Communities to tackle ethical implications of genetic research

June 8, 1999

ANN ARBOR—Genetic research and technology are advancing at a dizzying pace, bringing hope for early detection and treatment of serious diseases, but also many ethical and policy questions. Researchers at the University of Michigan School of Public Health, Michigan State University, and Tuskegee University are going to communities to find answers.
Will people tested for certain genes be discriminated against by insurance companies or employers? Will parents start producing designer babies or even clone themselves? Who will have access to the new technology? Will this new information be used to discriminate against people of color? How should policy makers respond to the flood of new information and technology?
These and other questions will be addressed in forums planned for the Ann Arbor, Detroit, East Lansing, Lansing, Flint, Grand Rapids and Saginaw, as well as in Tuskegee, Ala., by groups of African Americans and Latinos. The project, “Communities of Color and Genetics Policy,” seeks to develop policy recommendations formed from community voices to manage the use of genetic information and technology in society.
“The project links universities, where the research is being carried out, and the communities, where the research results impact lives,” said Toby Citrin, principal investigator of the project and director of the U-M Office of Community-Based Public Health. “It allows us to use the resources of the universities to elicit the views of the community on how research results can best address the needs of the community.”
Funded by the Ethical, Legal and Social Implications Branch of the National Human Genome Research Institute, the project is a collaborative effort among the three universities and 12 community-based organizations whose constituents are primarily African Americans or Latinos.
The current project is designed to more fully bring out the values and concerns of groups that traditionally have been under-served and under-heard to complement the results of an earlier project, which involved the general community, according to Citrin. “It is vital that African Americans and other people of color take part in this project, as we are often the ones who suffer most from scientific research,” says Blondeen Munson of Ann Arbor, who has been involved with the project since its inception. “Past government projects like the Tuskegee syphilis study, which allowed several hundred Black men with syphilis to go untreated for years in order to examine the disease, were permitted in the name of science. We need to be involved from the start to ensure that such atrocities never happen again.”
The community dialogues will engage citizens in discussions about controversial public policy issues, according to Len Fleck, co-principal investigator and professor of philosophy and medical ethics at Michigan State.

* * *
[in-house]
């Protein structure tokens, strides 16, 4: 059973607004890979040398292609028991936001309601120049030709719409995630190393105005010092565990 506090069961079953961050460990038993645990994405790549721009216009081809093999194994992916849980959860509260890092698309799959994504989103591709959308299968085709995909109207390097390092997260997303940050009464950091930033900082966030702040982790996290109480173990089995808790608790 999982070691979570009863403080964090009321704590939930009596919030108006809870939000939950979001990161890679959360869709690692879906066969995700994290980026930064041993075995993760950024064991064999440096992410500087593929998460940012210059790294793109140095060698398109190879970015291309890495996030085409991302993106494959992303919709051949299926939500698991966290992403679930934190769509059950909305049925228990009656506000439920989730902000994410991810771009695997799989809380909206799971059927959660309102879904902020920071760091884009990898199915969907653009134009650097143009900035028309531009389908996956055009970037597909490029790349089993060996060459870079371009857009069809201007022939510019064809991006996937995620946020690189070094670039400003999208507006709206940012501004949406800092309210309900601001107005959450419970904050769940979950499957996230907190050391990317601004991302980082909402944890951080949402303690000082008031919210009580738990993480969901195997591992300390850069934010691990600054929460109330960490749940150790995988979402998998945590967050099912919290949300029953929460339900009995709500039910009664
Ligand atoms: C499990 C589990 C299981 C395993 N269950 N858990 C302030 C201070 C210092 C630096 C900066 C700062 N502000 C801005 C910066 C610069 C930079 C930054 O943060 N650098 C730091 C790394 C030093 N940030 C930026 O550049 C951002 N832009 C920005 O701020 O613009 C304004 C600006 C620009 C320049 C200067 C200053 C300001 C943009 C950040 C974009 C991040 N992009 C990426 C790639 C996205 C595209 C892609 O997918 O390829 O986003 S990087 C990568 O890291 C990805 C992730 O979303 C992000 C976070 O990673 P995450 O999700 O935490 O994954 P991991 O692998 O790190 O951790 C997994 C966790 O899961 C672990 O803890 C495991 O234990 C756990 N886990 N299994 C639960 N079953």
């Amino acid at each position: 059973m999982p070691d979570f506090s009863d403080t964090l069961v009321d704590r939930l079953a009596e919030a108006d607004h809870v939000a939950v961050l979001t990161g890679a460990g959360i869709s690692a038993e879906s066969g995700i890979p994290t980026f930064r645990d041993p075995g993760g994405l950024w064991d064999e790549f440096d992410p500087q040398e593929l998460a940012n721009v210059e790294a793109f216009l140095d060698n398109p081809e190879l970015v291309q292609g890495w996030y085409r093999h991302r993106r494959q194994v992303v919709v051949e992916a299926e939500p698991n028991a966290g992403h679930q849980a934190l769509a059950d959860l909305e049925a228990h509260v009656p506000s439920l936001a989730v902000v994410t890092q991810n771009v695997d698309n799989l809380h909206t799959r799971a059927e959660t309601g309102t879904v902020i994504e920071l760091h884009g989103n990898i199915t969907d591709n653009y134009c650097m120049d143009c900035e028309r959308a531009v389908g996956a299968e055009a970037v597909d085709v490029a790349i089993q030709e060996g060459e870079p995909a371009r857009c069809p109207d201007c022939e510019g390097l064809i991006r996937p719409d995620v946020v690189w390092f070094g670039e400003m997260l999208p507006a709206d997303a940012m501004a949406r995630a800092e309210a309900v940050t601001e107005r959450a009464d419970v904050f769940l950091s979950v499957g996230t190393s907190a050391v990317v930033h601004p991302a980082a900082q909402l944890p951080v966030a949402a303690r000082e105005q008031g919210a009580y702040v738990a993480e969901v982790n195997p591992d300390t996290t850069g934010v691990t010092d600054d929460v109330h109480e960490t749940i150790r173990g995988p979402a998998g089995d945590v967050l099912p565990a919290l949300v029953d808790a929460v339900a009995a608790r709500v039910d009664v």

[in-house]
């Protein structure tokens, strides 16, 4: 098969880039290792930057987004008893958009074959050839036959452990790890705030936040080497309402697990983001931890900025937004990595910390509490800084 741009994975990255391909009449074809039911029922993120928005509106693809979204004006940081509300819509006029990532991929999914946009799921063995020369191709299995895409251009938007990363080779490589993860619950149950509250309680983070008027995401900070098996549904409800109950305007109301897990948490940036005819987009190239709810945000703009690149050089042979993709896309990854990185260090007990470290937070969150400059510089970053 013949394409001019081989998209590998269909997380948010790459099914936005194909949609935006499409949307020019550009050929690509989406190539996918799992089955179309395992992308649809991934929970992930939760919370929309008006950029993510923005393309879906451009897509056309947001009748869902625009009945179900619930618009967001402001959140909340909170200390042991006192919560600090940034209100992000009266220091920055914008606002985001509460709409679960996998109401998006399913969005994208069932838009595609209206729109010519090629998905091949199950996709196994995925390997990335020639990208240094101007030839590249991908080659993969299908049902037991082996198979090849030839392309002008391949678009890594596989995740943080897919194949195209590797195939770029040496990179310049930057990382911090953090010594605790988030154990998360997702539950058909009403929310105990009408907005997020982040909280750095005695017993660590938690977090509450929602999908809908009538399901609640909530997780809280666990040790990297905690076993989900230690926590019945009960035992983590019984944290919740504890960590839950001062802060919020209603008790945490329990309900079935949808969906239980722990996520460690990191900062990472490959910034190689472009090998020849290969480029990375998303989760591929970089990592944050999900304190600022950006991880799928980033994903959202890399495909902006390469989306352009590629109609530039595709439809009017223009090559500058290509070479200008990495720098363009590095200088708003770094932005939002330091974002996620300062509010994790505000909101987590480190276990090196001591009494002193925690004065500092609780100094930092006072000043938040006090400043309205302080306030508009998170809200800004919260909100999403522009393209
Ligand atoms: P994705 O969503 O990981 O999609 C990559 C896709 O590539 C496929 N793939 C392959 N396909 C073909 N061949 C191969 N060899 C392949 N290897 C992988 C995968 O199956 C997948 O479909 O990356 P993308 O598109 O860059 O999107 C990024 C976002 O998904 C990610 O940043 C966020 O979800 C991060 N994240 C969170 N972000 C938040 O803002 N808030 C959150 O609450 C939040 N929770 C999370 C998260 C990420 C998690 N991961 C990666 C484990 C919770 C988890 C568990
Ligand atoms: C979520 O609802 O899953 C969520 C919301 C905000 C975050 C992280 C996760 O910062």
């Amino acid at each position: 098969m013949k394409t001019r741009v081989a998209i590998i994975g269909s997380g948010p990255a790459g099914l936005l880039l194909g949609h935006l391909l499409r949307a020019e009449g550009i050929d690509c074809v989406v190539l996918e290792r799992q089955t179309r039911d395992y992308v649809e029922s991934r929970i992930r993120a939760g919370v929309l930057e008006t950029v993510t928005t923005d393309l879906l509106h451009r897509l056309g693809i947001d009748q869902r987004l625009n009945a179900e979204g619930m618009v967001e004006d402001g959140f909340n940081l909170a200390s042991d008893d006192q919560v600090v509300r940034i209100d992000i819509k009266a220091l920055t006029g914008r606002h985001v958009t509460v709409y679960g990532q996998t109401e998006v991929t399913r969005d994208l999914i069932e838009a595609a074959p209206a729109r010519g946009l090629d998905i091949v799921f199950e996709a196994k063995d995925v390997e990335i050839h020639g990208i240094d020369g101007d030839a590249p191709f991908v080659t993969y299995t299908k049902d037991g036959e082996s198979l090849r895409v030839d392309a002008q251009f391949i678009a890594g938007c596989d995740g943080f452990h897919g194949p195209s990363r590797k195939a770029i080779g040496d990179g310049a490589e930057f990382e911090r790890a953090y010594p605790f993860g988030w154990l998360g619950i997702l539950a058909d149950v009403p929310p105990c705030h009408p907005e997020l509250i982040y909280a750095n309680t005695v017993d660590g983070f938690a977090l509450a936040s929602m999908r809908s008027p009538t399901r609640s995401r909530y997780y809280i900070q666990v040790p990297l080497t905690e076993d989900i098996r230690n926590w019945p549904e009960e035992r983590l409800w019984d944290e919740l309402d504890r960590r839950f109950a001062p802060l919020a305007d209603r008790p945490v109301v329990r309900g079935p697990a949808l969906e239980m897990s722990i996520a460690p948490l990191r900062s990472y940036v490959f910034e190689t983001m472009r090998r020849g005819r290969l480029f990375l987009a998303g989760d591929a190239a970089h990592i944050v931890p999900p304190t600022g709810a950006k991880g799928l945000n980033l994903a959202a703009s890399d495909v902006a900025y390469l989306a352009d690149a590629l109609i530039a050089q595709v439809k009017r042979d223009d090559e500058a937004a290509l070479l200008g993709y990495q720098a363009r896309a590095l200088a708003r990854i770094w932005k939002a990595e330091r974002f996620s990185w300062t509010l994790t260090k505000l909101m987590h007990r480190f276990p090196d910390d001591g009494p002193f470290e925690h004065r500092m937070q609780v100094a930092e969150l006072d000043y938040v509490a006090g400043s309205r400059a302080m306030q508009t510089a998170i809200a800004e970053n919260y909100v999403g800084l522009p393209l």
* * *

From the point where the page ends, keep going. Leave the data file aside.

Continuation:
“Participants decide the moral and social values at stake regarding emergent genetic technologies, examine their own values in regards to the issues, and consider the values and opinions of others. The end goal of the dialogue process is to create enough consensus in the group to shape fair and feasible policy recommendations which balance differing values,” Fleck says.
“We have now a unique window of opportunity for this sort of community dialogue. We as citizens are not at all certain how internal value conflicts involving genetic issues ought to be resolved. That means we are much more open to respectful community dialogue that will help us think through these issues more carefully,” says Fleck. “That respectful atmosphere is what needs to be protected in order to maintain the life of these community dialogues. It is what re-invigorates our deepest democratic traditions.”
After a series of five evening dialogues for each of the 12 groups, representatives from each will attend regional community policy meetings to convene with experts in ethics and policy, local legislators and other policy makers to fine-tune the policy recommendations produced by the dialogue participants.
“Final policy recommendations will be shared with state and federal legislators and leaders in health organizations for their use in shaping laws and professional standards relating to genetics,” says Citrin.
“The recommendations which result from these dialogues will be very useful to legislators as we grapple with these tough issues,” says Sen. Alma Wheeler Smith. “The community responses will give us insight into the values of our citizens. No special interest group or legislative debate can provide us with such grass-roots insight.”
The participating community-based organizations in Michigan are Bethel AME Church in Ann Arbor; Community Health and Social Services Center and Latino Family Services, Inc. in Detroit; Flint’s Faith Access to Community Economic Development and the Urban League of Flint; Clinica Santa Maria in Grand Rapids; Castillo & Associates Consultants, Inc. in Lansing; Alpha Kappa Alpha Sorority in East Lansing; Omega Psi Phi Fraternity, Inc. in Lansing; and Tri-City S.E.R. Jobs for Progress in Saginaw. Organizations in Tuskegee are not yet designated.
The project began in March and extends through late spring of 2001.
For more information, contact Shelley Coe, community-academic liaison, at (734) 647-8304, e-mail [email protected].

School of Public HealthToby CitrinEthical, Legal and Social Implications BranchAlma Wheeler SmithBethel AME Church[email protected]